Washington State University Vancouver was established in Southwest Washington in 1989 with great purpose, and dare we say, foresight. The citizens in this region asked for access to higher education and continue to benefit from having a growing university nearby.
A recent study published by the University of Pennsylvania criticizes higher education in the state of Washington. The study found that due to limited resources, the institutions of higher education in our state do not produce enough bachelor’s degrees, forcing employers to hire workers from out of state — and from out of country.
That’s the precise problem WSU Vancouver has been tackling right here in our own community for 23 years. The university’s full-time equivalent enrollment has increased 82 percent from fall 2005 to fall 2011. Nearly 3,200 students are taking classes spring semester. Today there are more than 9,500 WSU Vancouver alumni, 75 percent of whom remain in our community to live, work and raise their families. These alumni are direct contributors to the economic fiber of Southwest Washington.
And we have no intention of stopping.
The state’s economy is one of the most technology-intensive in the nation. The Penn researchers say that by 2018, 67 percent of all jobs in Washington will require workers who have at least some postsecondary education or training. OK, bring it on.
In January WSU Vancouver opened a new Engineering and Computer Science building — thanks in large part to the unwavering support of state and local elected officials and the community at large. The grand opening may be in our rear-view mirror, but the support keeps rolling in. The Clark County High Tech Council, Columbia Credit Union and Tektronix have voted with their dollars. Each has supported research laboratories and programs in the School of Engineering and Computer Science because they understand the need for well-educated, high-tech graduates in our community, and they believe in WSU Vancouver’s ability to fulfill that need. We won’t let you down.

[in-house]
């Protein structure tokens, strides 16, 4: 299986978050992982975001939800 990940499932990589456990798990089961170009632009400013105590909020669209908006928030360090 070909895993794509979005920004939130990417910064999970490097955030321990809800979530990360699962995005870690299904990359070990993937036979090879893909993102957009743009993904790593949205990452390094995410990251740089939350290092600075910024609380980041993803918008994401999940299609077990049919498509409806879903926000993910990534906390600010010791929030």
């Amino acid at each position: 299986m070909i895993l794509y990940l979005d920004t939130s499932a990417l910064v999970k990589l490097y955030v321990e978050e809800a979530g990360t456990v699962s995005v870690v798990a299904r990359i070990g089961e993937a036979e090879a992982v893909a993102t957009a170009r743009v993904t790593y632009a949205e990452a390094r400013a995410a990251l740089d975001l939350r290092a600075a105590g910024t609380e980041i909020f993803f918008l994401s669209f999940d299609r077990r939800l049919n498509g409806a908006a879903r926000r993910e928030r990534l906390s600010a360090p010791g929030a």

We do not stop with engineers. WSU Vancouver graduates students who serve the largest industry sectors in Portland/Southwest Washington including health and education services and the largest employers, including Evergreen Public Schools and PeaceHealth Southwest Washington Medical Center. We currently offer 18 bachelor’s degrees, nine master’s degrees and two doctoral degrees. Cougar “paw prints” are all over this community.
If we had one wish it would be that you embrace the benefits of living near a university. WSU Vancouver offers a huge assortment of services to this community. On Jan. 22 WSU Vancouver hosted College Goal Sunday. This national program offers students interested in any form of postsecondary education an opportunity to come to campus and get free help from financial aid experts in filling out the Free Application for Federal Student Aid. The FAFSA is the gateway to accessing financial aid resources such as federal and state grants, school loans and scholarships. Our event is not only the largest in the state, it is also the only College Goal Sunday event offered in three languages — English, Russian and Spanish.
The issues raised by the University of Pennsylvania study are real ones. We need more higher education access and capacity. We need to produce more of the engineering and high-tech graduates that Tektronix, Boeing and other high-tech companies in our community and in our state need to thrive.
WSU Vancouver is the only four-year, public research institution in Southwest Washington and we are committed to expanding regional access to baccalaureate- and master’s-level degrees. We look forward to being a key partner in solving this problem for our community and beyond.
Lynn Valenter is interim chancellor at WSU Vancouver. Steve Horenstein is chair of the WSU Vancouver Campus Advisory Council.